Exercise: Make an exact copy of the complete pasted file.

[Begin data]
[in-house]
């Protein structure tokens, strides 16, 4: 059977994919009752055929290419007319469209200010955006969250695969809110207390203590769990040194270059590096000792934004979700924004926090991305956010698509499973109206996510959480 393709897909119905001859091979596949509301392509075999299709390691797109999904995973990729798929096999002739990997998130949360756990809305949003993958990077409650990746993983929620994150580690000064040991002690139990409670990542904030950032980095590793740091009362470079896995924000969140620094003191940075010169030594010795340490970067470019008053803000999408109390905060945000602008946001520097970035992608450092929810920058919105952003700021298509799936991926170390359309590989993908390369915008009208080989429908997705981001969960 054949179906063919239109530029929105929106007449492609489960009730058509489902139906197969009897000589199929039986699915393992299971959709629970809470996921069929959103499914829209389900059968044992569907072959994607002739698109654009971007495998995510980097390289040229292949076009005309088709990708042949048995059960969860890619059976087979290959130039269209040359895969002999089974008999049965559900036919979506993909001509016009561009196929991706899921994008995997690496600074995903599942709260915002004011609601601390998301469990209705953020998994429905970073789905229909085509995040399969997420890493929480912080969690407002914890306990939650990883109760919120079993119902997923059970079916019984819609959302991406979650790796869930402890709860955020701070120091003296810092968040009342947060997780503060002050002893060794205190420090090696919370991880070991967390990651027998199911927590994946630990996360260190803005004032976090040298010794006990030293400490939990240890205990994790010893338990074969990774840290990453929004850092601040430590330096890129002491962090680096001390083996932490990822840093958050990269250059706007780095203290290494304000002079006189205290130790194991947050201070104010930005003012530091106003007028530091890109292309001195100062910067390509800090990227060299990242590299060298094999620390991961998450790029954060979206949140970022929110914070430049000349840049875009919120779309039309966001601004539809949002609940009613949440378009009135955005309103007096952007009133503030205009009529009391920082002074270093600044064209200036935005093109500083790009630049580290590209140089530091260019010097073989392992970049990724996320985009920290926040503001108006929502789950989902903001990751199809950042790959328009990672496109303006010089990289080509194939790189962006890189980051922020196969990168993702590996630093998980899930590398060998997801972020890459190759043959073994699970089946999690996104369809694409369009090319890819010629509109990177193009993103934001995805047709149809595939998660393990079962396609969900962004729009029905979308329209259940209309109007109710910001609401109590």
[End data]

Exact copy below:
[in-house]
């Protein structure tokens, strides 16, 4: 059977994919009752055929290419007319469209200010955006969250695969809110207390203590769990040194270059590096000792934004979700924004926090991305956010698509499973109206996510959480 393709897909119905001859091979596949509301392509075999299709390691797109999904995973990729798929096999002739990997998130949360756990809305949003993958990077409650990746993983929620994150580690000064040991002690139990409670990542904030950032980095590793740091009362470079896995924000969140620094003191940075010169030594010795340490970067470019008053803000999408109390905060945000602008946001520097970035992608450092929810920058919105952003700021298509799936991926170390359309590989993908390369915008009208080989429908997705981001969960 054949179906063919239109530029929105929106007449492609489960009730058509489902139906197969009897000589199929039986699915393992299971959709629970809470996921069929959103499914829209389900059968044992569907072959994607002739698109654009971007495998995510980097390289040229292949076009005309088709990708042949048995059960969860890619059976087979290959130039269209040359895969002999089974008999049965559900036919979506993909001509016009561009196929991706899921994008995997690496600074995903599942709260915002004011609601601390998301469990209705953020998994429905970073789905229909085509995040399969997420890493929480912080969690407002914890306990939650990883109760919120079993119902997923059970079916019984819609959302991406979650790796869930402890709860955020701070120091003296810092968040009342947060997780503060002050002893060794205190420090090696919370991880070991967390990651027998199911927590994946630990996360260190803005004032976090040298010794006990030293400490939990240890205990994790010893338990074969990774840290990453929004850092601040430590330096890129002491962090680096001390083996932490990822840093958050990269250059706007780095203290290494304000002079006189205290130790194991947050201070104010930005003012530091106003007028530091890109292309001195100062910067390509800090990227060299990242590299060298094999620390991961998450790029954060979206949140970022929110914070430049000349840049875009919120779309039309966001601004539809949002609940009613949440378009009135955005309103007096952007009133503030205009009529009391920082002074270093600044064209200036935005093109500083790009630049580290590209140089530091260019010097073989392992970049990724996320985009920290926040503001108006929502789950989902903001990751199809950042790959328009990672496109303006010089990289080509194939790189962006890189980051922020196969990168993702590996630093998980899930590398060998997801972020890459190759043959073994699970089946999690996104369809694409369009090319890819010629509109990177193009993103934001995805047709149809595939998660393990079962396609969900962004729009029905979308329209259940209309109007109710910001609401109590």